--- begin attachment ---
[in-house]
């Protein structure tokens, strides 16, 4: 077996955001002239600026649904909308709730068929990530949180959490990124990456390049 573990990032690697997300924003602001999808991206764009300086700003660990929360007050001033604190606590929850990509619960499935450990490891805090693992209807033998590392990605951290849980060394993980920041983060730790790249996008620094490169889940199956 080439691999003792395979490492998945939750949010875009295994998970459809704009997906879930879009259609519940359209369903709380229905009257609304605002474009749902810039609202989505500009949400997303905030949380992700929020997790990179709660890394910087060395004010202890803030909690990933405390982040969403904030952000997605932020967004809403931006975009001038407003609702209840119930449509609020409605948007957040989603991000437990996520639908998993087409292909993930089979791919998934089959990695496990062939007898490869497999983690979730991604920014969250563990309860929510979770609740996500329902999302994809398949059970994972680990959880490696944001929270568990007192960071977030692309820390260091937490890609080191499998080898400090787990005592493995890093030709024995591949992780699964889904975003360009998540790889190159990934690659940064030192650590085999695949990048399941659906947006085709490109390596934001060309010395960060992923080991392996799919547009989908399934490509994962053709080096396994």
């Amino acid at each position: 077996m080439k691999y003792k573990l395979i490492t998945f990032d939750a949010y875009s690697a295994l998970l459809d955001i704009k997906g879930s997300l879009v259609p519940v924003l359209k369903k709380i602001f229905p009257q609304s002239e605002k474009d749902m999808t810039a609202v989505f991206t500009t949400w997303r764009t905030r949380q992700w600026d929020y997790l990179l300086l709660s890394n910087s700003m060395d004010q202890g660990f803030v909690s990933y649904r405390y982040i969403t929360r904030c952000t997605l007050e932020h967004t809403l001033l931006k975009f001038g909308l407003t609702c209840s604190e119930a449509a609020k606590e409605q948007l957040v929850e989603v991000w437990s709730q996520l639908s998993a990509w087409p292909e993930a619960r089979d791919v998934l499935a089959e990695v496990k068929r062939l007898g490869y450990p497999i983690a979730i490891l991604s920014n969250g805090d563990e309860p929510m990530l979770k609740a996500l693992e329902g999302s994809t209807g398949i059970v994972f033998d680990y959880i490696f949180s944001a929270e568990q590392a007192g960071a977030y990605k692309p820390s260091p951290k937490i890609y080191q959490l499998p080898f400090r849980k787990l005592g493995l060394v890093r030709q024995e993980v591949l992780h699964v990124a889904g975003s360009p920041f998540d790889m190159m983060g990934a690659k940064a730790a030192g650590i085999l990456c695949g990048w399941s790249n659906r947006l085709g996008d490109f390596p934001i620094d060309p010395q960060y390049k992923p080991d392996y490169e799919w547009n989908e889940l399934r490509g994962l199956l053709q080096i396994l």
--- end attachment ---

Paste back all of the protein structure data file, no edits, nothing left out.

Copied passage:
[in-house]
């Protein structure tokens, strides 16, 4: 077996955001002239600026649904909308709730068929990530949180959490990124990456390049 573990990032690697997300924003602001999808991206764009300086700003660990929360007050001033604190606590929850990509619960499935450990490891805090693992209807033998590392990605951290849980060394993980920041983060730790790249996008620094490169889940199956 080439691999003792395979490492998945939750949010875009295994998970459809704009997906879930879009259609519940359209369903709380229905009257609304605002474009749902810039609202989505500009949400997303905030949380992700929020997790990179709660890394910087060395004010202890803030909690990933405390982040969403904030952000997605932020967004809403931006975009001038407003609702209840119930449509609020409605948007957040989603991000437990996520639908998993087409292909993930089979791919998934089959990695496990062939007898490869497999983690979730991604920014969250563990309860929510979770609740996500329902999302994809398949059970994972680990959880490696944001929270568990007192960071977030692309820390260091937490890609080191499998080898400090787990005592493995890093030709024995591949992780699964889904975003360009998540790889190159990934690659940064030192650590085999695949990048399941659906947006085709490109390596934001060309010395960060992923080991392996799919547009989908399934490509994962053709080096396994």
């Amino acid at each position: 077996m080439k691999y003792k573990l395979i490492t998945f990032d939750a949010y875009s690697a295994l998970l459809d955001i704009k997906g879930s997300l879009v259609p519940v924003l359209k369903k709380i602001f229905p009257q609304s002239e605002k474009d749902m999808t810039a609202v989505f991206t500009t949400w997303r764009t905030r949380q992700w600026d929020y997790l990179l300086l709660s890394n910087s700003m060395d004010q202890g660990f803030v909690s990933y649904r405390y982040i969403t929360r904030c952000t997605l007050e932020h967004t809403l001033l931006k975009f001038g909308l407003t609702c209840s604190e119930a449509a609020k606590e409605q948007l957040v929850e989603v991000w437990s709730q996520l639908s998993a990509w087409p292909e993930a619960r089979d791919v998934l499935a089959e990695v496990k068929r062939l007898g490869y450990p497999i983690a979730i490891l991604s920014n969250g805090d563990e309860p929510m990530l979770k609740a996500l693992e329902g999302s994809t209807g398949i059970v994972f033998d680990y959880i490696f949180s944001a929270e568990q590392a007192g960071a977030y990605k692309p820390s260091p951290k937490i890609y080191q959490l499998p080898f400090r849980k787990l005592g493995l060394v890093r030709q024995e993980v591949l992780h699964v990124a889904g975003s360009p920041f998540d790889m190159m983060g990934a690659k940064a730790a030192g650590i085999l990456c695949g990048w399941s790249n659906r947006l085709g996008d490109f390596p934001i620094d060309p010395q960060y390049k992923p080991d392996y490169e799919w547009n989908e889940l399934r490509g994962l199956l053709q080096i396994l």